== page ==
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Wednesday, 2 May, 2001, 15:58 GMT
Politicians left drinking alone
Voters would rather drink alone than share a pint with any of Britain's three political leaders, according to a poll for BBC News Online.
Despite William Hague's 14-pint-a-day boast, "Champagne" Charlie Kennedy's reputation and Tony Blair's rock-and-roll past, punters just don't fancy a night on the tiles with them.
According to the ICM survey, only 27% would like to share a drink with Tony Blair, compared to 25% for Mr Kennedy and just 20% for Mr Hague - while 37% said they would rather pass altogether.
The figures suggest that if Mr Hague was trying to strike a chord with ordinary folk when he boasted about drinking 14 pints a day as a teenager, he has sadly failed.
And they add to the impression that voters still hold politicians in low regard - traditionally somewhere at the bottom of the popularity stakes along with journalists and estate agents.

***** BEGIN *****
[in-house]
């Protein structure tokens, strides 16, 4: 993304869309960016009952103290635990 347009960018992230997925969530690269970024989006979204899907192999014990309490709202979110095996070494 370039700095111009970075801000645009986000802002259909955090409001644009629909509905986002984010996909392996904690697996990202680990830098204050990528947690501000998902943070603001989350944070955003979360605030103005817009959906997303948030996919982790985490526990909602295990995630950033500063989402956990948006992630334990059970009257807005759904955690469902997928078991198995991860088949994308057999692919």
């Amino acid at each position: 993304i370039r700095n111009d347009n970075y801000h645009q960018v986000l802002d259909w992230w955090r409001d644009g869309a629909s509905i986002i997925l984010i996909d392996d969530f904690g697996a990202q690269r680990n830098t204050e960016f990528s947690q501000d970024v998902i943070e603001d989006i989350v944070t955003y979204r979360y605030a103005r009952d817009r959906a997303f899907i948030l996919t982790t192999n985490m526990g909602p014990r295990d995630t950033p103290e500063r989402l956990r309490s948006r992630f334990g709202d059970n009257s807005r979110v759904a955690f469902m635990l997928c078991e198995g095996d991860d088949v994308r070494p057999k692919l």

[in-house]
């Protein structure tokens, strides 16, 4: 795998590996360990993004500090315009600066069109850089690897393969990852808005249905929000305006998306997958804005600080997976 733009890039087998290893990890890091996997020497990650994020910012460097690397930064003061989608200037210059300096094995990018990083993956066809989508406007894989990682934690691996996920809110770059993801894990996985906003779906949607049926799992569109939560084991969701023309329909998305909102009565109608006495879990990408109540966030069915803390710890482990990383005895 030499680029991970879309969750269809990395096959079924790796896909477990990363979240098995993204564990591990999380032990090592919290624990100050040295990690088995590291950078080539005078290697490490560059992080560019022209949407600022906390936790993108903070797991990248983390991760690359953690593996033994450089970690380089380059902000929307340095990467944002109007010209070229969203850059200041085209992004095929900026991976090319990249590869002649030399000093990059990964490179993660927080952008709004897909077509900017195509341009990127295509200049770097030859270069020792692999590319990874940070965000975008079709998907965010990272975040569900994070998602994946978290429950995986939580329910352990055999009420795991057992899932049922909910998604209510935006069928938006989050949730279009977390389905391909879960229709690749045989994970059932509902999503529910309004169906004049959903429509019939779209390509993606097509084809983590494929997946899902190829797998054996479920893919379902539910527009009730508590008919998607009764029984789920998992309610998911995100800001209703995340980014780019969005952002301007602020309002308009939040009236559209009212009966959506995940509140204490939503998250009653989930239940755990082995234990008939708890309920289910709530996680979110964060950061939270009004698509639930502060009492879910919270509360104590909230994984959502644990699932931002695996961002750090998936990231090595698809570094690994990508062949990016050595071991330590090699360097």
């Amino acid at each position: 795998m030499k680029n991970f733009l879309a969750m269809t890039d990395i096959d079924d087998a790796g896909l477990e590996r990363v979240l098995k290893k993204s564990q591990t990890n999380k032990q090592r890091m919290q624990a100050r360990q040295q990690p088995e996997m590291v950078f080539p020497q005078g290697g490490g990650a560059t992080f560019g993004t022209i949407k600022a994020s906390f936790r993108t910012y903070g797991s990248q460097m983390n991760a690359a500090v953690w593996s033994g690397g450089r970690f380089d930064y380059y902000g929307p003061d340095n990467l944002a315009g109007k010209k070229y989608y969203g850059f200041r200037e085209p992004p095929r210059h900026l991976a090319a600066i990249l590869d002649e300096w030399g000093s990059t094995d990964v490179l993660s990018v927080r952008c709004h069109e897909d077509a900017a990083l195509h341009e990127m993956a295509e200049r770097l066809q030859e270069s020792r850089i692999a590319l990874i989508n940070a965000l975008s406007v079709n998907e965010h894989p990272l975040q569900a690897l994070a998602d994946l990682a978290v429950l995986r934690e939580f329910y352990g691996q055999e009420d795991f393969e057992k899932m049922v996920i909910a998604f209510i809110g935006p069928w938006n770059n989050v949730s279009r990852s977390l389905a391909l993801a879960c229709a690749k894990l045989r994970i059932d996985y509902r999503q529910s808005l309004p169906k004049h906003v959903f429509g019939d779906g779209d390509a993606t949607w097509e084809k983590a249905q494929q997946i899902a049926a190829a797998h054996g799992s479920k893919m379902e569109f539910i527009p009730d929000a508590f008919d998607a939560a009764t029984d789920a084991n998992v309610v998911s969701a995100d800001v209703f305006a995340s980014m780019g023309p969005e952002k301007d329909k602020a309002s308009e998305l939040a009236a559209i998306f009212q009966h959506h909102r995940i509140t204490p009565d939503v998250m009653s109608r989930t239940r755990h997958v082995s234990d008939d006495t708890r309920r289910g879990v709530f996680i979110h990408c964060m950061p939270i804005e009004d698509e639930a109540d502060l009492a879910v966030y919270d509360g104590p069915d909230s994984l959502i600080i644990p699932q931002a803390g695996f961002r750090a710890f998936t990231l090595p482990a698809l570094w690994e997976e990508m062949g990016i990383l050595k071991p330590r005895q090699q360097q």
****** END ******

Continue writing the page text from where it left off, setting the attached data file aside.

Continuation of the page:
Honest and sincere
But this was not the only bad news for the nation's would-be leaders.
Of those polled, 34% claimed the leaders did not understand their needs while 38% said they would not describe any of the leaders as honest.
The exception is Liberal Democrat leader Charles Kennedy who is viewed as the most honest and sincere of the three.
His showings of 33% and 34% respectively in the honesty and sincerity stakes suggest his relaxed, one-of-us image has paid dividends with voters.
There is some good news for Tony Blair, who is still viewed as the most charismatic, while Mr Hague scores top marks as the most arrogant leader.
The prime minister also wins out as the strongest and most understanding of the three.
And Mr Kennedy will be delighted that he has won the mantle as the straightest man in the pack.
But these are small personal victories which are probably overwhelmed by the view of politicians as people you would rather not bump into in the local.
ICM polled 1,033 adults in England, Scotland and Wales between Tuesday, 24 April and Tuesday, 1 May - 270 of them by telephone and the rest by email.
The BBC News Online 1000 will continue to give their opinions on political issues over the coming weeks of the election campaign.
The BBC is not responsible for the content of external internet sites
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